The supply-demand mismatch in money markets garnered considerable attention this past September. We view the volatility having more to do with a lack of willingness or ability from banks to intermediate than a lack of cash in the system.
A temporary supply-demand mismatch for cash in money markets garnered considerable attention this past September. While the accompanying volatility was severe with repurchase agreement (repo) rates spiking to nearly 10% during intraday trading (Figure 1), it had more to do with a lack of willingness or ability of banks to intermediate than a lack of cash in the system. Simply put, banks were reluctant to reallocate into the repo market from reserves, due to liquidity regulations or to borrow from wholesale markets to lend into the repo market, due to capital regulations. Regardless of potential changes to monetary policy, we believe ensuring banks will be quicker to use their balance sheets and mitigate future funding mismatches will require changes to regulations. Improving repo market efficiency can be accomplished without compromising the resiliency of the banking sector.
September’s intraday repo market volatility drew similar headlines to 2008, yet the underlying circumstances could not have been more different. Rather than pervasive concerns around collateral values and counterparty credit risk, as was the case in 2008, September’s price action was driven by a handful of foreseeable and temporary factors impacting the supply and demand of cash. Though these episodes are similar in that banks hoarded liquid assets, the primary concern this fall was remaining in compliance with the myriad of post-crisis regulations and not lending to the wrong counterparty. This hindered intermediation in even the most liquid short-term funding markets, but the happenings were far from a Lehman Brothers moment.
If short-term cash markets had been efficient and rational in September, banks holding $1.45 trillion in reserves at the Federal Reserve (Fed)1 would have jumped at the opportunity to reallocate into a liquid, low-risk, substitute such as repo backed by Treasury collateral. Not doing so indicates that bank reserves, which are not scarce in the context of pre-crisis monetary policy (variance of only $25 billion relative to pre-crisis levels), have become scarce in the context of post-crisis liquidity regulations. While this volatility is not particularly new, as money market investors have seen regulatory-induced dislocation on display at critical quarter- and year-end time periods for some time, reserves reaching their lowest comfort level have exacerbated these challenges.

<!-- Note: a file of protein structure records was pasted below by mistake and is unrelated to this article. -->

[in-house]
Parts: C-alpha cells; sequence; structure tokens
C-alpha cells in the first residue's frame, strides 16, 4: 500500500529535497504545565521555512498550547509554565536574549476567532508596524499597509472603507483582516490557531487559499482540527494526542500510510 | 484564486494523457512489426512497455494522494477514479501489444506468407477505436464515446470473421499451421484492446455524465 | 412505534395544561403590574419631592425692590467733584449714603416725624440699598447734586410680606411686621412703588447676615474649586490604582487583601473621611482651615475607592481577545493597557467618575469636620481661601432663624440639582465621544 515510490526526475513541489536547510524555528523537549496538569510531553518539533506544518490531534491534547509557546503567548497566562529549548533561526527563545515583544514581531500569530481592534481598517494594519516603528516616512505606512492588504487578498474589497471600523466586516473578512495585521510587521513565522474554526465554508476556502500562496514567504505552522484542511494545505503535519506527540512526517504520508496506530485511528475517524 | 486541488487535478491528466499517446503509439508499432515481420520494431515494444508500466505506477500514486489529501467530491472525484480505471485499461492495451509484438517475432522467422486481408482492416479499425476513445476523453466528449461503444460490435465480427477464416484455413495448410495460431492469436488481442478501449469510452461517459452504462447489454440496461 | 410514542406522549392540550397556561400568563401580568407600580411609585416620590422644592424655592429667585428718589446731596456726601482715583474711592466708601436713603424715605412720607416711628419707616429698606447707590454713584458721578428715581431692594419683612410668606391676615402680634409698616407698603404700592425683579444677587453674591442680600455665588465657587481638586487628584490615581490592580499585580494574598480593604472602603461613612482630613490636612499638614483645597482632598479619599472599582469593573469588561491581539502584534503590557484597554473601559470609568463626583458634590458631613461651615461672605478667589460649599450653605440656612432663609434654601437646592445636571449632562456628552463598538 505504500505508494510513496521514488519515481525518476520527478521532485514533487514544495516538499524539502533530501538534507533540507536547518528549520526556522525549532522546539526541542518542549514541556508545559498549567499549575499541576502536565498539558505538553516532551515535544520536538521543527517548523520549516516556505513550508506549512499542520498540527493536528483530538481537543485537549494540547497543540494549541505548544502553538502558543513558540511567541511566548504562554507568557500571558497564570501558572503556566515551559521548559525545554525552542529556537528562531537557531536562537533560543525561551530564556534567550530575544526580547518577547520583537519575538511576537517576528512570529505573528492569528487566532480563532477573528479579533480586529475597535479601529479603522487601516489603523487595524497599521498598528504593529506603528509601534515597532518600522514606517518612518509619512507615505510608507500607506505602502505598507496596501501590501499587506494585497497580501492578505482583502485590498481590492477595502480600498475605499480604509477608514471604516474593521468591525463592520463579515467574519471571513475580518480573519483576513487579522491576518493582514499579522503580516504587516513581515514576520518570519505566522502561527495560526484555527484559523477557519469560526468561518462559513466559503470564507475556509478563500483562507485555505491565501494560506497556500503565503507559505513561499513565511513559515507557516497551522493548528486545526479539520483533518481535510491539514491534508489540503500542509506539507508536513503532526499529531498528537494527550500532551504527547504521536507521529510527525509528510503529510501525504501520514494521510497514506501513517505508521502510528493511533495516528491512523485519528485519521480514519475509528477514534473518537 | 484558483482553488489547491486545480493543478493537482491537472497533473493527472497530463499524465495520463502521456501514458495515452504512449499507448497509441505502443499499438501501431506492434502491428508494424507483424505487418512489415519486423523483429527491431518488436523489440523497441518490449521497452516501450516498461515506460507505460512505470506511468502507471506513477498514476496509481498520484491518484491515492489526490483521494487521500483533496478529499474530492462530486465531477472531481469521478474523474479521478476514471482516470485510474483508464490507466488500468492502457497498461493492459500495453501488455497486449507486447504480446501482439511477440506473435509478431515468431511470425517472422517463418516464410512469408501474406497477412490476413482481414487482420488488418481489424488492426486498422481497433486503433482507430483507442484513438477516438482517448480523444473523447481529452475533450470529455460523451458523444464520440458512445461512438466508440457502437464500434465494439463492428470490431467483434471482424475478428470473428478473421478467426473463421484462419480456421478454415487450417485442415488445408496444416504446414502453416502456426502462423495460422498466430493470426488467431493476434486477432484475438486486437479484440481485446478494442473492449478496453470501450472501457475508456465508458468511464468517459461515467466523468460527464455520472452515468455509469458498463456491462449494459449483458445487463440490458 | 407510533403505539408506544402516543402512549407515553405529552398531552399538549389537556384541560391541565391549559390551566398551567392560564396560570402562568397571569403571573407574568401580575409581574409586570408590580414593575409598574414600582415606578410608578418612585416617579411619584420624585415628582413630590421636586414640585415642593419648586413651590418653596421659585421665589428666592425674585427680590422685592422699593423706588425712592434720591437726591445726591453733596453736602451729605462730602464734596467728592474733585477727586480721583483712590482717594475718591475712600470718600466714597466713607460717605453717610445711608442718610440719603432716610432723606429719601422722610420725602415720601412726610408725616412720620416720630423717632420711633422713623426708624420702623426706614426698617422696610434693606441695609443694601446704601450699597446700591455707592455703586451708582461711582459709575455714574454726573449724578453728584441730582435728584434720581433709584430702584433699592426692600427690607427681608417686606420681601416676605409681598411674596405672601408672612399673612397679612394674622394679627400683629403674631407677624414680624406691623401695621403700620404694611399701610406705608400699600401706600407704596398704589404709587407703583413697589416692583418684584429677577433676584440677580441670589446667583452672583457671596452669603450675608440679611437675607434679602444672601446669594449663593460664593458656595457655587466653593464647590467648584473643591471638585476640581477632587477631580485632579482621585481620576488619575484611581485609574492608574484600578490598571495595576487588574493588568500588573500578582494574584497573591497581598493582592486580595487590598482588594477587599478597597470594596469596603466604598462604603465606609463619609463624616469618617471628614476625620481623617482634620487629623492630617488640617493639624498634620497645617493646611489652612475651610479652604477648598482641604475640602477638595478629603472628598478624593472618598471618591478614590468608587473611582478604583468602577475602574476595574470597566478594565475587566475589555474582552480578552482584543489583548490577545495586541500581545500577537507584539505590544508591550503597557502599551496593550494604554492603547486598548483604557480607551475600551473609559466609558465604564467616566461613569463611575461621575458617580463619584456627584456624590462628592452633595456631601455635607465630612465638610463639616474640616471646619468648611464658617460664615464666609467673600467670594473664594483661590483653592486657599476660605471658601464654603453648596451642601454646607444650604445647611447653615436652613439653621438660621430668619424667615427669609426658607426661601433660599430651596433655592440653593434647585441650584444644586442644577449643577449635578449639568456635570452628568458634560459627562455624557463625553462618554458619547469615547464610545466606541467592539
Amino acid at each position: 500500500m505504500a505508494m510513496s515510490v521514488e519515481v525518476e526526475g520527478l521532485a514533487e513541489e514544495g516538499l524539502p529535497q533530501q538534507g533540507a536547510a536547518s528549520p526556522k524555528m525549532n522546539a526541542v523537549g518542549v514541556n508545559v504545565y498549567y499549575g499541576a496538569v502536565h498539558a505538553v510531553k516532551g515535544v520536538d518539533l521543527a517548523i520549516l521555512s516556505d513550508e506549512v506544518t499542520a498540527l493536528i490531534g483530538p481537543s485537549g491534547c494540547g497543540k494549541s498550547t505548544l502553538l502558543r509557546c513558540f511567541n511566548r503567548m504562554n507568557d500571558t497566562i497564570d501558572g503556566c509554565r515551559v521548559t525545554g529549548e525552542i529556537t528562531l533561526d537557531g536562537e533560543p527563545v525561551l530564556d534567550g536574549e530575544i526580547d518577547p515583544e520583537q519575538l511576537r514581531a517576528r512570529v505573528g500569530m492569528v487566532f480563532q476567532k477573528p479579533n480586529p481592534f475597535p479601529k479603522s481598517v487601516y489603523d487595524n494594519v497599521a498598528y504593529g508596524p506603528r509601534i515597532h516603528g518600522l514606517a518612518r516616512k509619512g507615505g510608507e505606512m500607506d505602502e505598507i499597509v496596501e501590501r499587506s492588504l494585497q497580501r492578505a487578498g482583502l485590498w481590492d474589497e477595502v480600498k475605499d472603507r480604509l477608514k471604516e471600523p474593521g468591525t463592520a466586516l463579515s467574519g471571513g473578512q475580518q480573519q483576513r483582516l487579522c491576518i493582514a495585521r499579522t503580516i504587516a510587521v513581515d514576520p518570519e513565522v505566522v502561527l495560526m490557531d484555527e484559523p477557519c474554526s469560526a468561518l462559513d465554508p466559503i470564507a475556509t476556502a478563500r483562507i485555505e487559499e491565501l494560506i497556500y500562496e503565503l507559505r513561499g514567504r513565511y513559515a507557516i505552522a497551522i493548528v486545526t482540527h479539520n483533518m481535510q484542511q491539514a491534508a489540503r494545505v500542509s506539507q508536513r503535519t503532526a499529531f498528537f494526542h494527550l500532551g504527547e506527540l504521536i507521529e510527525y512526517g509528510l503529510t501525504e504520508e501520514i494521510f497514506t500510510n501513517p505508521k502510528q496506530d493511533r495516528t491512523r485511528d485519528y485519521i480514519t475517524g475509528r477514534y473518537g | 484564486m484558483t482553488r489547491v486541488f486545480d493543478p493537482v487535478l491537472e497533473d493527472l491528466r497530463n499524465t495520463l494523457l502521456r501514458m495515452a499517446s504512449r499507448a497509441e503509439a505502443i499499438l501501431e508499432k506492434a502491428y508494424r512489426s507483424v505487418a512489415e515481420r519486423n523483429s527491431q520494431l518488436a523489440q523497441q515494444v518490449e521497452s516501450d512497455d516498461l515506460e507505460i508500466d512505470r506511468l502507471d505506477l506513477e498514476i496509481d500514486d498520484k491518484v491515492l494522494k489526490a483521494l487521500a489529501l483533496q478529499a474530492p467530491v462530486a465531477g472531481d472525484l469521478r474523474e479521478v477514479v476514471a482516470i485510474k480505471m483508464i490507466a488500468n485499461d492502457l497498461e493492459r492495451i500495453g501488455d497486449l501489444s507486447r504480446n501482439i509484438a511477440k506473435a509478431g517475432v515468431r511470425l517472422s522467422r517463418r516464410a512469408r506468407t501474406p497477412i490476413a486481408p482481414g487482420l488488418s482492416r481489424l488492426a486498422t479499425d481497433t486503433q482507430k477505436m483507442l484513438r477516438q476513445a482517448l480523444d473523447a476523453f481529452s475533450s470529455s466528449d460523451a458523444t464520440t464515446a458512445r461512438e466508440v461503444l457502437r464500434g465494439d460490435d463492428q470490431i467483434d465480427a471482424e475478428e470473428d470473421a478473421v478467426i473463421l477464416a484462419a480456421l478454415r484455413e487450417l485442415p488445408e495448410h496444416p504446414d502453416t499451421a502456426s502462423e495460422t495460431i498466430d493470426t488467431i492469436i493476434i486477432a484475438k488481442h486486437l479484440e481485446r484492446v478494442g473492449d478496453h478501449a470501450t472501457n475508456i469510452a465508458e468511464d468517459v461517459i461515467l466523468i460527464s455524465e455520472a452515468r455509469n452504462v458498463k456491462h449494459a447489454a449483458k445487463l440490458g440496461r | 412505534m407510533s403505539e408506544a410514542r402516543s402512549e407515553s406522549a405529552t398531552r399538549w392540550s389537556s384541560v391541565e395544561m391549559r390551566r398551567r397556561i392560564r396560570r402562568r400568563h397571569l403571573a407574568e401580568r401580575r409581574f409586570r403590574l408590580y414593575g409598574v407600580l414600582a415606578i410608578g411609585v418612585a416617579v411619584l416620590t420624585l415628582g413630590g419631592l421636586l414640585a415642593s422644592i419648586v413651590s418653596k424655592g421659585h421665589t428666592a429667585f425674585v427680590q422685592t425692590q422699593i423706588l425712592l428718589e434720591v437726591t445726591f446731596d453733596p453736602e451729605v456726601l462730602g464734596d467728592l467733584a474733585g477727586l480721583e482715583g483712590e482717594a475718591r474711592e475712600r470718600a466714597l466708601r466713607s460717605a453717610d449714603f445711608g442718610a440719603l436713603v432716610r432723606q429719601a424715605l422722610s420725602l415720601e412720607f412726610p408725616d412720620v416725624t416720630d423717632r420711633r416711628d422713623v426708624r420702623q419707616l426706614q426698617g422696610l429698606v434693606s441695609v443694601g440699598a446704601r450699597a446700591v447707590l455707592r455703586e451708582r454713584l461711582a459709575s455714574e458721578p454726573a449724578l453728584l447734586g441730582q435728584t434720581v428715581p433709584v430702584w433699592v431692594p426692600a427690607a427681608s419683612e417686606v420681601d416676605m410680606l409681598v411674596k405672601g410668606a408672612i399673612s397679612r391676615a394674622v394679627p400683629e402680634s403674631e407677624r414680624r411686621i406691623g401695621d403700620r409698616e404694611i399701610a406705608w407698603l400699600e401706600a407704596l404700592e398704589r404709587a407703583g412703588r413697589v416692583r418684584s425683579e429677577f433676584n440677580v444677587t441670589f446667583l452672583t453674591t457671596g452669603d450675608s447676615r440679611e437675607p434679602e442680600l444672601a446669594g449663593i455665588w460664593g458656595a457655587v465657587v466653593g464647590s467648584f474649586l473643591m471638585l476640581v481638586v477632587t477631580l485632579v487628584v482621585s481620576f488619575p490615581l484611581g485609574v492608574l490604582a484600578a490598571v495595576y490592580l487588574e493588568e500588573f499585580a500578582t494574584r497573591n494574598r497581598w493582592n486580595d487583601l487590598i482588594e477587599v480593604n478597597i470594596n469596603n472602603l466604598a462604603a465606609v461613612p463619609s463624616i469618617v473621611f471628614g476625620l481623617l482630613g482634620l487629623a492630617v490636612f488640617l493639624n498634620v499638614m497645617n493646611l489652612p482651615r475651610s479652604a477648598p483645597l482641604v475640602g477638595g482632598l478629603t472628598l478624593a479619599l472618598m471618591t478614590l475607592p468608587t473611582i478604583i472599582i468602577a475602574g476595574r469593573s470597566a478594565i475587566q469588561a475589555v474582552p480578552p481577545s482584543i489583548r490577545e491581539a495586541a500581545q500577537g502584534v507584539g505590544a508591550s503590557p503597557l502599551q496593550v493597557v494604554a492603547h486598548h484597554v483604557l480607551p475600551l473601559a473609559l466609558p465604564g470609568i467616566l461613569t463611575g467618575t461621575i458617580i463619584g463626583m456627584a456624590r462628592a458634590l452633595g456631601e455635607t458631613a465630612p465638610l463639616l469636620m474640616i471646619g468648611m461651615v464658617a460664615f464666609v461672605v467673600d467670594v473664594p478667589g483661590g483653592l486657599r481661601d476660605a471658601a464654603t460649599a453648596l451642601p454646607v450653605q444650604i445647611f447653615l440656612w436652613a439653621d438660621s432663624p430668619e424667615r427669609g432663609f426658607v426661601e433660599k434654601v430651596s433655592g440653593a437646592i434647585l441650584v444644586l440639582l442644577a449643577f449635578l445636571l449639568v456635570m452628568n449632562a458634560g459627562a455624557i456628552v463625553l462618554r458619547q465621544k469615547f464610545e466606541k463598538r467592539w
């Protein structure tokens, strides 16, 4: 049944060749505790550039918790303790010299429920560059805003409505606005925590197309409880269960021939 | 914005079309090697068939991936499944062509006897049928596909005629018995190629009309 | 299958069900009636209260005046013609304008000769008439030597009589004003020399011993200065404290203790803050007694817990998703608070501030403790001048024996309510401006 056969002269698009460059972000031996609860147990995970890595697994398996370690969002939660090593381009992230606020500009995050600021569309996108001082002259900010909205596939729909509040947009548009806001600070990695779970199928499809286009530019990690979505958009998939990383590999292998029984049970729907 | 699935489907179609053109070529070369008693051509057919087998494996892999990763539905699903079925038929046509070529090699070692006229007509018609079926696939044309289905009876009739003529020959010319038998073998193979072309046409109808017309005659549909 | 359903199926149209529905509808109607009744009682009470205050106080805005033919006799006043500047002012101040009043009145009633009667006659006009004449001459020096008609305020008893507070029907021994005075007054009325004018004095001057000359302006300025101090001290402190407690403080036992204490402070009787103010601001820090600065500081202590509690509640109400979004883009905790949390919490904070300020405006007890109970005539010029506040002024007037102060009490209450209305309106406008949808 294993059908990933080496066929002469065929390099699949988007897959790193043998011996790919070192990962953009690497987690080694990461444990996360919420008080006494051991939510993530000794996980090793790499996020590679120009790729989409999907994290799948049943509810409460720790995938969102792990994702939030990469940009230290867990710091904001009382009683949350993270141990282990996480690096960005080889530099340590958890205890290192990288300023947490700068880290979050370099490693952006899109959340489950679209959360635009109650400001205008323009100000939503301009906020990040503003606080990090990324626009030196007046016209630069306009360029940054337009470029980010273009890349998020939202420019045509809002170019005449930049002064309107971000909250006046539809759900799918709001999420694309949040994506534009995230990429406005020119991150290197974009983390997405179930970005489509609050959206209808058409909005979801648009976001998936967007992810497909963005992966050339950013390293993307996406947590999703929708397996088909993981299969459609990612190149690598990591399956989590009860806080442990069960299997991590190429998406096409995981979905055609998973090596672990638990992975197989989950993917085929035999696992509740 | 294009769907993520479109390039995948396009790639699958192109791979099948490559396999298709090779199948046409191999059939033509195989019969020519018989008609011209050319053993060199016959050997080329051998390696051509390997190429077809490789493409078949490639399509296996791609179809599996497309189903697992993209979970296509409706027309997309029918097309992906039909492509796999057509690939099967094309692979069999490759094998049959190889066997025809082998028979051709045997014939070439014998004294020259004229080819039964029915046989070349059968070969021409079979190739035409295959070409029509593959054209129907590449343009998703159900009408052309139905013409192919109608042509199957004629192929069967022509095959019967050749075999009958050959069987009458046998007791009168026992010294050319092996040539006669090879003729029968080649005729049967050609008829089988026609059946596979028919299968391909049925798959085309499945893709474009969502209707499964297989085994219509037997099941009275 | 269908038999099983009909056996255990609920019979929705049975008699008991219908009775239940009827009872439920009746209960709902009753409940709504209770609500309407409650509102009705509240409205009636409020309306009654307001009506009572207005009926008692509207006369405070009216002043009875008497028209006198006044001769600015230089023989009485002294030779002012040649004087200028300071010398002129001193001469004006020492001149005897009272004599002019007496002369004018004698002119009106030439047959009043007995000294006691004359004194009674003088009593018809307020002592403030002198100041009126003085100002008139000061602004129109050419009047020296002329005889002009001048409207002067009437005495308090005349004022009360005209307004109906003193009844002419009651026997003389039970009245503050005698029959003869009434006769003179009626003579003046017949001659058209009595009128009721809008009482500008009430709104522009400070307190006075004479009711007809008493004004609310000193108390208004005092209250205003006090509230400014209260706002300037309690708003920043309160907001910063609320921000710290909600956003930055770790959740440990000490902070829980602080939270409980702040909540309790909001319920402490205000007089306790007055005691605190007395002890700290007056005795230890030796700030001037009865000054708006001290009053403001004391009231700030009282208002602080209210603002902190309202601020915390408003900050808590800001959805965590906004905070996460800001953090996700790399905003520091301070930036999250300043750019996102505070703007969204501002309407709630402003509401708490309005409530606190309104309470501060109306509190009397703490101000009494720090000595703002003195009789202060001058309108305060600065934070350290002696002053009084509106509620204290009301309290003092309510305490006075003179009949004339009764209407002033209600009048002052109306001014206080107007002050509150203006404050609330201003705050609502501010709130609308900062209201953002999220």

Why Banks Did Not Re-Allocate out of Reserves?
Investors have familiarized themselves with public liquidity regulations under Basel rules including the Liquidity Coverage Ratio (LCR) and the Net Stable Funding Ratio (NSFR), yet these ratios did not appear to be binding in limiting banks from participating in repo markets. LCR presented no hurdle for substitution, as both reserves and Treasuries are treated equivalently in the numerator as high-quality liquid assets (HQLA), while the NSFR has yet to be adopted or proposed in the United States2. Rather, it appears non-public liquidity requirements were more binding, including:
Key Takeaway Anecdotally, evidence suggests that regulators assign a higher monetization assumption on reserves relative to Treasuries for internal stress testing and resolution planning purposes, forcing banks to maintain higher balances.6 While treating reserves differently than Treasuries runs counter to the way these assets are viewed under the LCR, regulators likely prefer reserves since they can be used to make payments of unlimited size instantly as opposed to converting a large amount of Treasuries into cash which this takes time, may not be doable intra-day and can have a market impact7.
Why Banks Would Not Borrow to Intermediate?